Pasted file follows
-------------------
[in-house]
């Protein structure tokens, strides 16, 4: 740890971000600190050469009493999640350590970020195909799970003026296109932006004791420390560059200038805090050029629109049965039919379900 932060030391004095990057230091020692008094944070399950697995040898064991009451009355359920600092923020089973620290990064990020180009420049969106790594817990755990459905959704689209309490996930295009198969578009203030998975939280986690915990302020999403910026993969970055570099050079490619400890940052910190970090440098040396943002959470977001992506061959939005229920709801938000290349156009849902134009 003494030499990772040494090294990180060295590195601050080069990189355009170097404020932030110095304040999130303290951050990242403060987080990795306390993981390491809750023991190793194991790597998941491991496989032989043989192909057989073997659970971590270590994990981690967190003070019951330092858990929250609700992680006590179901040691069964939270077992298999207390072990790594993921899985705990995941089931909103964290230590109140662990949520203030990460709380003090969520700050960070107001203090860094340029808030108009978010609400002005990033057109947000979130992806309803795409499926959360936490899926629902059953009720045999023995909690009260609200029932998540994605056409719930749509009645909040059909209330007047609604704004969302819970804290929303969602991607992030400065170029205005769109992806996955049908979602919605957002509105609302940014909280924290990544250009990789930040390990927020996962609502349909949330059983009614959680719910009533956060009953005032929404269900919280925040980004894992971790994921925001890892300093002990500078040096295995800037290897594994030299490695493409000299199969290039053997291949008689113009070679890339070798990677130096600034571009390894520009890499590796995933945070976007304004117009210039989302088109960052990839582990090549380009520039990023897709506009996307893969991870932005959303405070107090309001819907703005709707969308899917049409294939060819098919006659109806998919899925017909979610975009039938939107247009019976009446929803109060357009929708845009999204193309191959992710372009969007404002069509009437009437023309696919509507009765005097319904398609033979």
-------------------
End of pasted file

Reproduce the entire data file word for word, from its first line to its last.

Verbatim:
[in-house]
């Protein structure tokens, strides 16, 4: 740890971000600190050469009493999640350590970020195909799970003026296109932006004791420390560059200038805090050029629109049965039919379900 932060030391004095990057230091020692008094944070399950697995040898064991009451009355359920600092923020089973620290990064990020180009420049969106790594817990755990459905959704689209309490996930295009198969578009203030998975939280986690915990302020999403910026993969970055570099050079490619400890940052910190970090440098040396943002959470977001992506061959939005229920709801938000290349156009849902134009 003494030499990772040494090294990180060295590195601050080069990189355009170097404020932030110095304040999130303290951050990242403060987080990795306390993981390491809750023991190793194991790597998941491991496989032989043989192909057989073997659970971590270590994990981690967190003070019951330092858990929250609700992680006590179901040691069964939270077992298999207390072990790594993921899985705990995941089931909103964290230590109140662990949520203030990460709380003090969520700050960070107001203090860094340029808030108009978010609400002005990033057109947000979130992806309803795409499926959360936490899926629902059953009720045999023995909690009260609200029932998540994605056409719930749509009645909040059909209330007047609604704004969302819970804290929303969602991607992030400065170029205005769109992806996955049908979602919605957002509105609302940014909280924290990544250009990789930040390990927020996962609502349909949330059983009614959680719910009533956060009953005032929404269900919280925040980004894992971790994921925001890892300093002990500078040096295995800037290897594994030299490695493409000299199969290039053997291949008689113009070679890339070798990677130096600034571009390894520009890499590796995933945070976007304004117009210039989302088109960052990839582990090549380009520039990023897709506009996307893969991870932005959303405070107090309001819907703005709707969308899917049409294939060819098919006659109806998919899925017909979610975009039938939107247009019976009446929803109060357009929708845009999204193309191959992710372009969007404002069509009437009437023309696919509507009765005097319904398609033979």